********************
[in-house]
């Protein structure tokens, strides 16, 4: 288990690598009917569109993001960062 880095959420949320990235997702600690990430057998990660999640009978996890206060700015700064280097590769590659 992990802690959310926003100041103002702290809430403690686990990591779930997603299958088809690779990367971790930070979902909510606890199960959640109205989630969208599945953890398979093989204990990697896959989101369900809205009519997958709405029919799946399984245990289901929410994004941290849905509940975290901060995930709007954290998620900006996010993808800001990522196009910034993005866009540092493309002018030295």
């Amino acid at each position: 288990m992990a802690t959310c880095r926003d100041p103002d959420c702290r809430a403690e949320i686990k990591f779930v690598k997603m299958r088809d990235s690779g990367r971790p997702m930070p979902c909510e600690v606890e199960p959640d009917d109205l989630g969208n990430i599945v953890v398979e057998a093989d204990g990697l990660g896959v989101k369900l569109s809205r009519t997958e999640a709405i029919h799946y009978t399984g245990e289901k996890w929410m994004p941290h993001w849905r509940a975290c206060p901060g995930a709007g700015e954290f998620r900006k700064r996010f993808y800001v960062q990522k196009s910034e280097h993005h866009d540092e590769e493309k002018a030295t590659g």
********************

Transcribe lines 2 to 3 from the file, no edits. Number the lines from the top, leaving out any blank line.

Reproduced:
């Protein structure tokens, strides 16, 4: 288990690598009917569109993001960062 880095959420949320990235997702600690990430057998990660999640009978996890206060700015700064280097590769590659 992990802690959310926003100041103002702290809430403690686990990591779930997603299958088809690779990367971790930070979902909510606890199960959640109205989630969208599945953890398979093989204990990697896959989101369900809205009519997958709405029919799946399984245990289901929410994004941290849905509940975290901060995930709007954290998620900006996010993808800001990522196009910034993005866009540092493309002018030295």
């Amino acid at each position: 288990m992990a802690t959310c880095r926003d100041p103002d959420c702290r809430a403690e949320i686990k990591f779930v690598k997603m299958r088809d990235s690779g990367r971790p997702m930070p979902c909510e600690v606890e199960p959640d009917d109205l989630g969208n990430i599945v953890v398979e057998a093989d204990g990697l990660g896959v989101k369900l569109s809205r009519t997958e999640a709405i029919h799946y009978t399984g245990e289901k996890w929410m994004p941290h993001w849905r509940a975290c206060p901060g995930a709007g700015e954290f998620r900006k700064r996010f993808y800001v960062q990522k196009s910034e280097h993005h866009d540092e590769e493309k002018a030295t590659g």